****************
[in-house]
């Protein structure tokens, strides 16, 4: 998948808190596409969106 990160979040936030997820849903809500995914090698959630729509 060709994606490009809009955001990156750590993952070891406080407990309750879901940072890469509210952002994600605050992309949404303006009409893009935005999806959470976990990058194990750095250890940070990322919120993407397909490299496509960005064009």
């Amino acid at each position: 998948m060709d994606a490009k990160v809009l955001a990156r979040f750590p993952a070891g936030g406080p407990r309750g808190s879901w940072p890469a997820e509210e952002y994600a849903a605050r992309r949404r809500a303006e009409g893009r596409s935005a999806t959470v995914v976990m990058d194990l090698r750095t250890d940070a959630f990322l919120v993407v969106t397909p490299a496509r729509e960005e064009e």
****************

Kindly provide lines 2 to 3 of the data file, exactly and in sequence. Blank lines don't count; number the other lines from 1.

């Protein structure tokens, strides 16, 4: 998948808190596409969106 990160979040936030997820849903809500995914090698959630729509 060709994606490009809009955001990156750590993952070891406080407990309750879901940072890469509210952002994600605050992309949404303006009409893009935005999806959470976990990058194990750095250890940070990322919120993407397909490299496509960005064009």
């Amino acid at each position: 998948m060709d994606a490009k990160v809009l955001a990156r979040f750590p993952a070891g936030g406080p407990r309750g808190s879901w940072p890469a997820e509210e952002y994600a849903a605050r992309r949404r809500a303006e009409g893009r596409s935005a999806t959470v995914v976990m990058d194990l090698r750095t250890d940070a959630f990322l919120v993407v969106t397909p490299a496509r729509e960005e064009e």